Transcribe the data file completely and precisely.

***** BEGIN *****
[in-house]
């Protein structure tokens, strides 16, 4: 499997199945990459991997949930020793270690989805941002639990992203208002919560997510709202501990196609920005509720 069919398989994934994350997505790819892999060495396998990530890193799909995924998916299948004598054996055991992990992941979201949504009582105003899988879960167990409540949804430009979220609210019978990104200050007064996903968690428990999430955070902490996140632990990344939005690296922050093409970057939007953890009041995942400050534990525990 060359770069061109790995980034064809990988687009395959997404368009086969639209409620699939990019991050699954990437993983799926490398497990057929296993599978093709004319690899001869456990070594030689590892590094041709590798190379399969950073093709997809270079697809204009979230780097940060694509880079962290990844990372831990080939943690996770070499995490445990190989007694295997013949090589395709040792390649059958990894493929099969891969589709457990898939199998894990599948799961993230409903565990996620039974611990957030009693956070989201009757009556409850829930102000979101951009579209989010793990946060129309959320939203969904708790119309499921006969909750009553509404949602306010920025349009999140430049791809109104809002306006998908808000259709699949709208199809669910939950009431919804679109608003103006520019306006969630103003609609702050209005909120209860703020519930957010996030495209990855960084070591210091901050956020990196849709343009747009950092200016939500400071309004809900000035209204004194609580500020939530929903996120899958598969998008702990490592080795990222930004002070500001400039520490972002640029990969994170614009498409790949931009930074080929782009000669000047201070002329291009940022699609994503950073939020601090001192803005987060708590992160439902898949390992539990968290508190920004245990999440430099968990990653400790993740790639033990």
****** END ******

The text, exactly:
[in-house]
């Protein structure tokens, strides 16, 4: 499997199945990459991997949930020793270690989805941002639990992203208002919560997510709202501990196609920005509720 069919398989994934994350997505790819892999060495396998990530890193799909995924998916299948004598054996055991992990992941979201949504009582105003899988879960167990409540949804430009979220609210019978990104200050007064996903968690428990999430955070902490996140632990990344939005690296922050093409970057939007953890009041995942400050534990525990 060359770069061109790995980034064809990988687009395959997404368009086969639209409620699939990019991050699954990437993983799926490398497990057929296993599978093709004319690899001869456990070594030689590892590094041709590798190379399969950073093709997809270079697809204009979230780097940060694509880079962290990844990372831990080939943690996770070499995490445990190989007694295997013949090589395709040792390649059958990894493929099969891969589709457990898939199998894990599948799961993230409903565990996620039974611990957030009693956070989201009757009556409850829930102000979101951009579209989010793990946060129309959320939203969904708790119309499921006969909750009553509404949602306010920025349009999140430049791809109104809002306006998908808000259709699949709208199809669910939950009431919804679109608003103006520019306006969630103003609609702050209005909120209860703020519930957010996030495209990855960084070591210091901050956020990196849709343009747009950092200016939500400071309004809900000035209204004194609580500020939530929903996120899958598969998008702990490592080795990222930004002070500001400039520490972002640029990969994170614009498409790949931009930074080929782009000669000047201070002329291009940022699609994503950073939020601090001192803005987060708590992160439902898949390992539990968290508190920004245990999440430099968990990653400790993740790639033990």